6 Questions You Need to Ask Before Placing Your Loved One with Dementia in an Assisted Living Facility

Screen Shot 2013-02-26 at 8.41.44 AM

I was sitting at lunch with a colleague when I got the call. “I need to talk to you about your mom. She’s not fitting in.” Of course she’s not fitting in. She has dementia. Our exchange was brief. I asked her why, and then I got angry: You met her at the psychiatric hospital, you read her paperwork, you accepted her knowing every last grisly detail… you knew everything! After hanging up the phone, I walked back to the table thinking, “Not again.”

Behaviors stemming from Alzheimer’s disease or other dementias like Frototemporal dementia might mean placement in a traditional assisted living facility will be difficult, if not impossible. And even those facilities that claim to deal with dementia or Alzheimer’s-related behaviors don’t. At least that’s been my experience.

Since 2009, my mother has been asked to leave two assisted living facilities and one group home — all of which were licensed to deal with dementia/Alzheimer’s patients (one place boasted about the specialized dementia training they gave their caregivers) and, in theory, her behaviors —  and spent time at two geriatric psychiatric hospitals, where she was “stabilized” with drugs including, lithium, depakote, zyprexa, and the list — quite literally — goes on. One doctor even wanted to perform electroshock therapy, claiming her behaviors were the result of bipolar disorder (she was in her early 70s at the time and had never exhibited bipolar behavior).

Being asked to leave a facility was, by far, one of the most stressful, awful, even embarrassing experiences of my life… How could this have happened? Where are we going to go? What do I do? Did this really have to happen on a Friday?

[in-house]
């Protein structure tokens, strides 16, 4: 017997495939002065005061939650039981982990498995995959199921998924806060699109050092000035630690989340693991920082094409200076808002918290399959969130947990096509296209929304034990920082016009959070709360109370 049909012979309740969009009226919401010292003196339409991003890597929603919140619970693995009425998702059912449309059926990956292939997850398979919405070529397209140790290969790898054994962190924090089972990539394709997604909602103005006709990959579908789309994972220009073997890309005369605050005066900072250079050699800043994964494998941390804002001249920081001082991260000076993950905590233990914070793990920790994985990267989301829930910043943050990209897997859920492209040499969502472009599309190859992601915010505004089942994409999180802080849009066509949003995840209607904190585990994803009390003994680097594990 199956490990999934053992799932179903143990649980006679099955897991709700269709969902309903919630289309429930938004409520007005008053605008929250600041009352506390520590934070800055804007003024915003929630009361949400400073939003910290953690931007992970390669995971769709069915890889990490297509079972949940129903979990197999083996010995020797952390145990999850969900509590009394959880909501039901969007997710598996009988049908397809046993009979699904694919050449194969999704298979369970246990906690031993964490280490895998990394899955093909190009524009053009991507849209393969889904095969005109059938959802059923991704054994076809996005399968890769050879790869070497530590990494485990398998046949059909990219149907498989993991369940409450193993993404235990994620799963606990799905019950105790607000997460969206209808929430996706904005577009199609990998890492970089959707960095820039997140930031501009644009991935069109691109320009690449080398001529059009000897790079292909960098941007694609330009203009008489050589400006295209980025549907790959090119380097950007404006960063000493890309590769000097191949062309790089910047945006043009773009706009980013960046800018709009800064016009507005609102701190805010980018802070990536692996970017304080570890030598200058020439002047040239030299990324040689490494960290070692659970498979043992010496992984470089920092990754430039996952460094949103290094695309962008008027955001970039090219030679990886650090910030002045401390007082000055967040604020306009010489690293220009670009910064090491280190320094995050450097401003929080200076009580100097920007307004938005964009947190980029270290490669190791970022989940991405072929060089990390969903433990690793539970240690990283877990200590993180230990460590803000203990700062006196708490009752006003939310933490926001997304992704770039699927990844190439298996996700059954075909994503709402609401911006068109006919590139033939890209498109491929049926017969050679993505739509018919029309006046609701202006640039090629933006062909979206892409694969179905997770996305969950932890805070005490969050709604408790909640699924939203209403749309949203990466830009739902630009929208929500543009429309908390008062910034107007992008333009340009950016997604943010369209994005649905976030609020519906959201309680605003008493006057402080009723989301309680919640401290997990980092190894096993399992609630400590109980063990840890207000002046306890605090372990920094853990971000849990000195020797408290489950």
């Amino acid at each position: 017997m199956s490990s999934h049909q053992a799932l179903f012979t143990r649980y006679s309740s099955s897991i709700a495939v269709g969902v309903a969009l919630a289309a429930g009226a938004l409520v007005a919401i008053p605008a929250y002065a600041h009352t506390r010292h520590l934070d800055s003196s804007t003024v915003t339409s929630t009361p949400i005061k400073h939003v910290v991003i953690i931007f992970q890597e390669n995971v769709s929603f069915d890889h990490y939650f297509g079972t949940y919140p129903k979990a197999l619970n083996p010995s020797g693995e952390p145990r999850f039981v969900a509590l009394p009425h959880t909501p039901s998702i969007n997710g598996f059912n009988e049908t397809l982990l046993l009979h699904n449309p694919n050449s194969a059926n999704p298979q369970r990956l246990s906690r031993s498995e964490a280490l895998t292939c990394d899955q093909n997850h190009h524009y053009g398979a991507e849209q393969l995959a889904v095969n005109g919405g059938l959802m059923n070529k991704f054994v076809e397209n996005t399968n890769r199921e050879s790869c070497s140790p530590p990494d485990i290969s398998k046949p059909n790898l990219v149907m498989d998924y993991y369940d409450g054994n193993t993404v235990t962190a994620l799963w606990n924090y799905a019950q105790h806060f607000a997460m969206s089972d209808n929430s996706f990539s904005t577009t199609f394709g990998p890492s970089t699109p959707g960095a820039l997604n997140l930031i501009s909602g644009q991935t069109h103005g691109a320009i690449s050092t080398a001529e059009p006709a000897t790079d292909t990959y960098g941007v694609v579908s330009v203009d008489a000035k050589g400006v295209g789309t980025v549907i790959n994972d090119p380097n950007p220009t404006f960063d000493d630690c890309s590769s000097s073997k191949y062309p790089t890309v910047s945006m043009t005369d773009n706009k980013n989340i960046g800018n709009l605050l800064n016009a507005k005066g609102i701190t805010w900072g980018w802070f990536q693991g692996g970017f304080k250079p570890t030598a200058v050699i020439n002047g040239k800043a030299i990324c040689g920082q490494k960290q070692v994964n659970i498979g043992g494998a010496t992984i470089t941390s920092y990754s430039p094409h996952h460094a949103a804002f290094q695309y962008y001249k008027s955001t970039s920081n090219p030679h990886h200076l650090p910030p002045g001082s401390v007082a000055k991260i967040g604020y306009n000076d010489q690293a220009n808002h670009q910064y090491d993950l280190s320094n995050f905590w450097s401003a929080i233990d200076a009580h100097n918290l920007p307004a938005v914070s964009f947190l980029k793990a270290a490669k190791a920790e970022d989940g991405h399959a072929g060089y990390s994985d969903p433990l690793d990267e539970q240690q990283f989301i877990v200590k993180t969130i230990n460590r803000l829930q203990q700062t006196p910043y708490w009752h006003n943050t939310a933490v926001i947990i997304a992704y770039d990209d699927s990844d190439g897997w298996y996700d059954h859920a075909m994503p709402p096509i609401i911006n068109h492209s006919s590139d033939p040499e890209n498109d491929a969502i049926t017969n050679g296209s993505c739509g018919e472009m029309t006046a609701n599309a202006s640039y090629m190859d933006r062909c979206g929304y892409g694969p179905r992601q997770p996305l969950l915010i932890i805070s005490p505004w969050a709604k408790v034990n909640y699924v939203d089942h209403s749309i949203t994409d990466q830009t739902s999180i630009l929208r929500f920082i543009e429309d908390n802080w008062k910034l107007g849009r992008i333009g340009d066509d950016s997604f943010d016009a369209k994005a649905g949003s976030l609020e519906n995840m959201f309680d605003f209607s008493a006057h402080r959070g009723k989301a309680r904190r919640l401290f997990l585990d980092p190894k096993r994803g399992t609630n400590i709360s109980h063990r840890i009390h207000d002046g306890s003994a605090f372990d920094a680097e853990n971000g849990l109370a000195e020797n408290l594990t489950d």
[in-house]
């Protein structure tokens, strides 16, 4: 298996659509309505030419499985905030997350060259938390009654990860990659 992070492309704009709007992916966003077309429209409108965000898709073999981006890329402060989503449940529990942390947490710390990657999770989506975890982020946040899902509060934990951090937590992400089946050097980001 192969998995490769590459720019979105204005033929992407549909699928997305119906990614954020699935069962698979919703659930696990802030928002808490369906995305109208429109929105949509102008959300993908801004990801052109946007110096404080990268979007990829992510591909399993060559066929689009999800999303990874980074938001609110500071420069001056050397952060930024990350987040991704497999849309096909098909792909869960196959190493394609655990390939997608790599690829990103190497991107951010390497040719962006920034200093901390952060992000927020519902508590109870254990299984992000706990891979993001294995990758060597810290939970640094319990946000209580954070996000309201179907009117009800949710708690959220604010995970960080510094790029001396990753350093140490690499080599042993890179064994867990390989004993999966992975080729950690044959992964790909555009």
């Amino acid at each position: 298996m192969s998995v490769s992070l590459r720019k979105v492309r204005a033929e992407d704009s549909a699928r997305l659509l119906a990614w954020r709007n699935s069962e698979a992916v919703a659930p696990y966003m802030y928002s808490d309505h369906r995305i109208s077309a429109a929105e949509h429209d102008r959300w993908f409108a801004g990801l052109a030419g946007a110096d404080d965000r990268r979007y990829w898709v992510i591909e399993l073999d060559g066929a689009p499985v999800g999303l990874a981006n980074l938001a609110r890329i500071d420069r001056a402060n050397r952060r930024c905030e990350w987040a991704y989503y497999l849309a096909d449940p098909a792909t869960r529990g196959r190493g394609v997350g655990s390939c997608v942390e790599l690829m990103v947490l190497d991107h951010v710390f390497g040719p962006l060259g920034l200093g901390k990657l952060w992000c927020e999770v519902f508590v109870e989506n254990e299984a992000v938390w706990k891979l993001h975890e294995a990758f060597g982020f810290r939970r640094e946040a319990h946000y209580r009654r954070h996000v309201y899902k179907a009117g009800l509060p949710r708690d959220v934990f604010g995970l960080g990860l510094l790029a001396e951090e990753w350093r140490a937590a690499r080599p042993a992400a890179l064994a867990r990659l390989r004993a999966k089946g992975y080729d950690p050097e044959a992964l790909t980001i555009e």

Unfortunately, one of the lessons I’ve learned over the years is that somehow, you must stay one step ahead of the disease. I confess, despite knowing this, I’ve failed miserably. I can’t keep up with it. It jumps around, it’s quick… it’s unpredictable.

Ask me if I feel like I’ve made my mom’s life better and I’ll tell you no… but I did the best I could  with the knowledge I had at the time.

Fortunately, I’ve crossed paths with several incredibly smart people along the way. Did I mention this disease involves networking? People who are not just elder care experts, but folks who are on the front lines — some of them have even lived through it… they not only see, they know how difficult it is for families to survive, day-in and day-out. They know that dementia is not always a quiet, peaceful disease. And they know that sometimes, families have to choose between bad and worse.

“Selecting an organization is not easy,” says Tena Alonzo, the Director of Dementia Research at the Beatitudes Campus in Phoenix, AZ. “Often, family decision-makers are called on to select the organization quickly. This can be a recipe for disaster and one that contributes to extreme remorse and guilt.”

So, when it comes to finding an assisted living unit for a behavioral parent, what questions should you ask to hopefully avoid placement in the wrong facility?

Below, Tena shares her suggested questions:

  • Describe how you will get to know (name).
  • What is your policy on personalizing daily routines? Can (name) sleep when they want or need to? Can s/he eat when hungry?
  • What is your staff-to-person ratio, and what is the average length of employment for staff members, overall?
  • What is your policy for communicating with (name’s) decision maker?
  • How will your organization honor (name) wishes for spirituality and end-of-life?
One last question:
  • Since 90 percent of people with dementia experience changes in personality and behavior, how does your organization address challenging dementia-related behavior?
“If the answer is, ‘We use medications or we discharge them to the hospital,’ RUN,” says Tena.

According to Tena, the appropriate answer would be:
“Dementia-related behavior is part of the dementia process. We know that the person communicates through their actions, and we will do what we can to interpret the meaning of the person’s actions and take care of whatever might be triggering the dementia-related behavior.”
She says, “this basic method for addressing dementia-related behavior separates the organizations that provide quality dementia care and service and those that don’t.”Of course, at the end of the day, according to Tena, the best advice is to choose an organization well in advance of when the person needs it.